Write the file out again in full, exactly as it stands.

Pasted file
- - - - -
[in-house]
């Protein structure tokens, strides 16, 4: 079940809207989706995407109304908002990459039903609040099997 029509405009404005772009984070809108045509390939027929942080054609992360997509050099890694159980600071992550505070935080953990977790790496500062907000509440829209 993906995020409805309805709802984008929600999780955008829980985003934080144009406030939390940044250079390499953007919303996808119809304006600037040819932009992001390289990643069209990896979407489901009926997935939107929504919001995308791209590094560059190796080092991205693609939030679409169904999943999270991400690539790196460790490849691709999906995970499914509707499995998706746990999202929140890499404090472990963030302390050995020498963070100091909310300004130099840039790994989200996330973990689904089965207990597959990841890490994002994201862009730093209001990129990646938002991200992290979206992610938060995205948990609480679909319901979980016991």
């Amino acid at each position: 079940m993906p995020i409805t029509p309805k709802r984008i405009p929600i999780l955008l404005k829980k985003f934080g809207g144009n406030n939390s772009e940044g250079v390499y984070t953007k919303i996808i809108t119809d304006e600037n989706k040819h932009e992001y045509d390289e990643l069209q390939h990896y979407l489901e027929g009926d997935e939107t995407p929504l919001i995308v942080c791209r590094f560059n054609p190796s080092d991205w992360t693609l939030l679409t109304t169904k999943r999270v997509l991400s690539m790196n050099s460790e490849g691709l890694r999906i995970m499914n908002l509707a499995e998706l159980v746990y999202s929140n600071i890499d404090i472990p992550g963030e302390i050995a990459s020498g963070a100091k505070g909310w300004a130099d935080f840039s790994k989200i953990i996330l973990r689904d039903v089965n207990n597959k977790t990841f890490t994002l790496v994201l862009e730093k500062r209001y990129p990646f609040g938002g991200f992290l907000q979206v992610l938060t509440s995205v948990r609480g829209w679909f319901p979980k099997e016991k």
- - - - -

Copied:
[in-house]
């Protein structure tokens, strides 16, 4: 079940809207989706995407109304908002990459039903609040099997 029509405009404005772009984070809108045509390939027929942080054609992360997509050099890694159980600071992550505070935080953990977790790496500062907000509440829209 993906995020409805309805709802984008929600999780955008829980985003934080144009406030939390940044250079390499953007919303996808119809304006600037040819932009992001390289990643069209990896979407489901009926997935939107929504919001995308791209590094560059190796080092991205693609939030679409169904999943999270991400690539790196460790490849691709999906995970499914509707499995998706746990999202929140890499404090472990963030302390050995020498963070100091909310300004130099840039790994989200996330973990689904089965207990597959990841890490994002994201862009730093209001990129990646938002991200992290979206992610938060995205948990609480679909319901979980016991």
């Amino acid at each position: 079940m993906p995020i409805t029509p309805k709802r984008i405009p929600i999780l955008l404005k829980k985003f934080g809207g144009n406030n939390s772009e940044g250079v390499y984070t953007k919303i996808i809108t119809d304006e600037n989706k040819h932009e992001y045509d390289e990643l069209q390939h990896y979407l489901e027929g009926d997935e939107t995407p929504l919001i995308v942080c791209r590094f560059n054609p190796s080092d991205w992360t693609l939030l679409t109304t169904k999943r999270v997509l991400s690539m790196n050099s460790e490849g691709l890694r999906i995970m499914n908002l509707a499995e998706l159980v746990y999202s929140n600071i890499d404090i472990p992550g963030e302390i050995a990459s020498g963070a100091k505070g909310w300004a130099d935080f840039s790994k989200i953990i996330l973990r689904d039903v089965n207990n597959k977790t990841f890490t994002l790496v994201l862009e730093k500062r209001y990129p990646f609040g938002g991200f992290l907000q979206v992610l938060t509440s995205v948990r609480g829209w679909f319901p979980k099997e016991k």